In The Last Chapter, by David Hettinger, a young woman leans over a book in a pose of engagement and relaxation. She is not distracted by the artist who paints her or by the lovely view outside the nearby windows. She is nearing the end of a good book but she is taking the time to savor every page. For those of us who enjoy reading, getting to the last chapter of a good book can be a very thrilling experience. Many people experience strong emotions from sheer joy to deep sorrow. It is common to feel a sense of loss, since the characters with whom you have identified and loved for a week or a month, must be left behind. I am sure many of us have wished that books we love would continue on—have had wild fantasies of contacting an authors and commissioning a series. It is equally common to feel a sense of achievement or accomplishment.
An acquaintance of mine has always felt compelled to read the last chapter of a book first, which is like landing on the top of a mountain without having climbed it. He felt the value of the book could be determined by the last few pages which he would skim in the library upon opening the cover. If the pages titillated, he would take the book home, if not, he would put it back and read no further. What a terrible curse! It seemed to me this was a somewhat pathological expression of his inability to wait for any outcome or to face a future filled with unknowns. But what would life be like if we simply skipped to the end? I couldn’t help but reflect on myself and how I tend to rush towards my goals, rather than enjoy the process. Most people are guilty of it—running from point A to point B, from Monday to Friday, from the start of a new career to their next big promotion. It’s so easy to forget that the meat of our days does matter.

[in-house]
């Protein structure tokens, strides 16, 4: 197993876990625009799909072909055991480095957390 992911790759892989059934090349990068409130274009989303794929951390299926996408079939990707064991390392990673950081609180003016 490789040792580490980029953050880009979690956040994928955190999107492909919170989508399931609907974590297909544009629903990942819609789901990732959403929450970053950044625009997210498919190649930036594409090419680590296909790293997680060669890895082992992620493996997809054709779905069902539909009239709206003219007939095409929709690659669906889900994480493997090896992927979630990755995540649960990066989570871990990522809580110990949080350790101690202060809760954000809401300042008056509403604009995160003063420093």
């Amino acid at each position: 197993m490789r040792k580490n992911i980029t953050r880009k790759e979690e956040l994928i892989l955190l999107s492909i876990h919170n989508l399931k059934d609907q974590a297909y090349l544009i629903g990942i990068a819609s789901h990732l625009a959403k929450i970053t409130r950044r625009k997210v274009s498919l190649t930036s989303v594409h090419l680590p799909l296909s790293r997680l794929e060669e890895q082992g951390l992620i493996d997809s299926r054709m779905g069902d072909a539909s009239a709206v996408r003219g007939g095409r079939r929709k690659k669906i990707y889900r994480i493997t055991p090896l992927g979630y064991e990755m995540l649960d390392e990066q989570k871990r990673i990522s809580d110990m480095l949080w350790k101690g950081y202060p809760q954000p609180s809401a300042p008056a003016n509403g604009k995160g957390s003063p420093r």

This summer, take a page out of The Last Chapter and slow yourself down with a good book. There are some great reads about the Lowcountry if you have an interest in Charleston and the surrounding area. Dorothea Benton Frank is the New York Times bestselling author of twelve books set in the Lowcountry including Folly Beach, Lowcountry Summer, The Land of Mango Sunsets, Isle of Palms, Plantation and Sullivan’s Island. She is also a Lowcountry native. Many people feel that her first book, Sullivan’s Island, is her best. Frank’s books are great beach reads—entertaining and fun—and a great introduction to the islands surrounding Charleston. Visit her website here.Pat Conroy is a southern author who was born in Atlanta, GA and attended The Citadel in Charleston. You can visit his website here. Two of his books, Beach Music and South of Broad, are set in the Lowcountry. Beach Music has come to me with the highest recommendations. You might want to find a good quiet spot, like the model in Hettinger’s The Last Chapter to really get into this one.